iMessaging Flesh, Friendship, and Futurities
Emily Coon and Nicole Land
Abstract: This article enacts our ongoing collaborative experiments utilizing “iMessaging” on iPhone as a practice of critical relationality toward building our Indigenous-settler millennial academic friendship. Holding written text alongside our iMessage conversations, we confront three threads that continually interject in our exchanges: (1) what happens with our fleshy bodies when we connect with iMessage; (2) how our co-created, but uncommon, iMessage-body exchanges are an experiment with potential modes of Indigenous-settler academic friendship; (3) and how our iMessaging practice makes real the academic futures that we hope, and need, to contribute to. Together, we grapple with how the iMessaged space we create in our friendship might enable us to be attentive to the disjunctures between Indigenous knowledges and feminist science studies. We wonder how we might think of iMessage as a mode of friendship that is potentially capable of challenging settler-colonial normativities and temporalities of academic relating, while also calling us to attend to the complexities of our bodied lifeworlds as we iMessage our (digital) flesh, futurities, and friendship as young, emerging scholars.
Résumé: Cet article est la représentation des expériences collaboratives que nous sommes en train de mener en utilisant la messagerie électronique sur iPhones comme une pratique relationnelle critique visant à construire notre amitié académique milléniale entre Autochtones et colons. En plaçant côte à côte les textes écrits et nos conversations sur messageries, nous sommes confrontés à trois fils directeurs qui réapparaissent continuellement dans nos échanges: 1) ce qui se passe dans notre corps de chair lorsque nous nous connectons par messagerie; 2) comment ces échanges entre corps et messages, créés ensemble, mais séparés, constituent une expérience de modes potentiels d’amitié académique entre Autochtones et colons; 3) et comment nos pratiques d’échanges par messagerie électronique concrétisent les avenirs académiques que nous espérons et auxquels nous avons besoin de contribuer. Ensemble, nous nous efforçons de comprendre comment l’espace électronique que nous créons dans nos amitiés pourrait nous permettre d’être plus attentifs aux disjonctions entre les savoirs indigènes et les études des sciences féministes. Nous nous interrogeons sur la manière dont nous pourrions concevoir la messagerie électronique comme un mode d’amitié potentiellement capable de remettre en question les normalités relationnelles entre Autochtones et colons, ainsi que celles du monde académique, tout en tenant compte des complexités de notre vie corporelle lorsque nous échangeons électroniquement nos chairs, nos visions du futur et nos amitiés en tant que jeunes scientifiques en début de carrière.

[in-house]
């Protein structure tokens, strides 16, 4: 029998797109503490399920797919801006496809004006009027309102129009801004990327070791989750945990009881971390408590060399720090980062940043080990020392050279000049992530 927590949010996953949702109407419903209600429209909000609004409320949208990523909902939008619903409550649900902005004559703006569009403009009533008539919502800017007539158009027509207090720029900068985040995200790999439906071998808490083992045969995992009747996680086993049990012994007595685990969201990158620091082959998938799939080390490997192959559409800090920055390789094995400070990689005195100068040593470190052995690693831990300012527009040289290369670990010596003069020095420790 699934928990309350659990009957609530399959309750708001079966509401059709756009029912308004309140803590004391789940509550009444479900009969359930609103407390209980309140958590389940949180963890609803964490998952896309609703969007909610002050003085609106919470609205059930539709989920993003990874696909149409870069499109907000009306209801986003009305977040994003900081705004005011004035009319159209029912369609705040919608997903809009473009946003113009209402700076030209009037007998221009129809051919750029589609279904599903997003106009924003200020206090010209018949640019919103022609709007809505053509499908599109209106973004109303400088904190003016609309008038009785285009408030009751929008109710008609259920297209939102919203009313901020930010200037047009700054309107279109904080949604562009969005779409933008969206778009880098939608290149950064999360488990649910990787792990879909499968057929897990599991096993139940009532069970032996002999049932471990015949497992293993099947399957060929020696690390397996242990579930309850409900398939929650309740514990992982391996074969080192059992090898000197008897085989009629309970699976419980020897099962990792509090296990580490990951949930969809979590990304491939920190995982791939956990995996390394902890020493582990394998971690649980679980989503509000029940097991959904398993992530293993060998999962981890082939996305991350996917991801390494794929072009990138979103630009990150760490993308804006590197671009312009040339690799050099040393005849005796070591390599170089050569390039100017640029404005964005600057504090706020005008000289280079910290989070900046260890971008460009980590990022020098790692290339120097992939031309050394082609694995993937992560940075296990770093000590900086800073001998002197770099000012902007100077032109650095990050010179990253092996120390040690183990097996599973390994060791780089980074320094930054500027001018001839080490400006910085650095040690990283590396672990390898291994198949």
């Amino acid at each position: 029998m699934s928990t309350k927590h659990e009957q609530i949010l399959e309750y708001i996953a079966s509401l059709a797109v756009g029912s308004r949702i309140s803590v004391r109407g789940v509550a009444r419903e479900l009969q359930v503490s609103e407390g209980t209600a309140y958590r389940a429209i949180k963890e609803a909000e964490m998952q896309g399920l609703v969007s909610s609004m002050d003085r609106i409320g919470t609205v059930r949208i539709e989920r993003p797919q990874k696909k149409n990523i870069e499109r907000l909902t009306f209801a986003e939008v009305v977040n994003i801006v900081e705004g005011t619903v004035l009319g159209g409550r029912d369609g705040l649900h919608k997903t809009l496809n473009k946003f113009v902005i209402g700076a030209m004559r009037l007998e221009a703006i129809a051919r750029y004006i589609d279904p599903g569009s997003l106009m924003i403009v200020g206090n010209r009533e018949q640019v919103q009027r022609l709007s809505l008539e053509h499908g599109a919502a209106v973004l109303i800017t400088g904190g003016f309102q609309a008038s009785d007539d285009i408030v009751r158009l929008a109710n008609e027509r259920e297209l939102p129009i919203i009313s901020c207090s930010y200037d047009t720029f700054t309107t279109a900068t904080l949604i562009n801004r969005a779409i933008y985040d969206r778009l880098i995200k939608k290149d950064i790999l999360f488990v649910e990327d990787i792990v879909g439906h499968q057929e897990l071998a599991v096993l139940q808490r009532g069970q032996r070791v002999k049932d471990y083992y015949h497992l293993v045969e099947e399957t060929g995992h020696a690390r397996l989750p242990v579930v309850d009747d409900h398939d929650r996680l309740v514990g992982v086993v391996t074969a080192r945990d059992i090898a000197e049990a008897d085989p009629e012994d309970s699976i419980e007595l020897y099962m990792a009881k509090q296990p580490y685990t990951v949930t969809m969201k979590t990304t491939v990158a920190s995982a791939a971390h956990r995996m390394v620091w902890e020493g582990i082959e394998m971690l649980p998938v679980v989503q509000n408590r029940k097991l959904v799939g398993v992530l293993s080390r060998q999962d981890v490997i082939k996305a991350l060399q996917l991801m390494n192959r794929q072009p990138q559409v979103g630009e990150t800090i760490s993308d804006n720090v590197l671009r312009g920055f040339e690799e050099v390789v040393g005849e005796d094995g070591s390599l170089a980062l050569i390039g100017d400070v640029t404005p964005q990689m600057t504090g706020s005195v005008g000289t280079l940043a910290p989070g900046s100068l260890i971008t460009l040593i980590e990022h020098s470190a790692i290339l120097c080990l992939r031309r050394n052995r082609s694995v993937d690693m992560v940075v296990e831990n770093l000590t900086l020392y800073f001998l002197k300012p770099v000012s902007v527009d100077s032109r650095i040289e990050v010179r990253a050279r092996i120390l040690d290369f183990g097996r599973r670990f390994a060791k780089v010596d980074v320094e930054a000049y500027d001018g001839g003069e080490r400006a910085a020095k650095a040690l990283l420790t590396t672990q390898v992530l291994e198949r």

4,595 kilometers, thousands of iMessaged words, and four years of negotiating graduate-school female friendship in a world of settler-colonial and neoliberal academic politics lay between us, Emily and Nicole. Emily is a Kanien’keha:ka Master’s student working within ruptures of urban indigeneities to (re)map colonized lands and bodies, and grounds her work with Indigenous feminisms and resurgent imaginations of Drum-work ceremony; she currently walks along Dish With One Spoon territories of the Haudenosaunee and Anishinaabe peoples. Nicole is a fourth-generation settler PhD student who thinks with fat(s), muscle(s), and movement in early-childhood education while integrating feminist science studies and post-qualitative education research methodologies; she inhabits the unceded territory of the Coast and Straits Salish peoples. As Indigenous and settler female graduate students, we understand our research and relationships with academia to be profoundly fleshed. We research bodies differently, care-fully interrogating, re-mapping, inhabiting, and re-configuring the gendered and generative, exhausted and unexpected, physiological and frustrating, reluctant and resurgent flesh we encounter in our work and lives. Uteruses, adipose tissue, blood quantum, and top-knotted hair animate our everyday transit within the academy and, as we both anchor our research work in bodies, we marvel at the paradoxical richness of the distance that separates our flesh from meeting in the same room.
As two female graduate students, born in 1990 and 1989, we proudly assert our allegiances to the “millennial” generational and negotiate our cross-country friendship–and the collaborative and contested conversations between our ontologically divergent research–over our iPhones’ iMessage. Confronting the tensions of Indigenous-settler millennial academic relationships, we beam deeply corporeal experiences digitally, sharing our encounters with bodies through a machine made of neoliberal and colonial technoscience. Each time our thumbs tap the “send” key, we feel, differently, the legacies of abstraction, erasure, and resource extraction that literally craft our iPhones. In the same instant, we take seriously the importance of iMessage as a tool of friendship as we work together, and apart, to nurture our mode of Indigenous-settler friendship in the academy.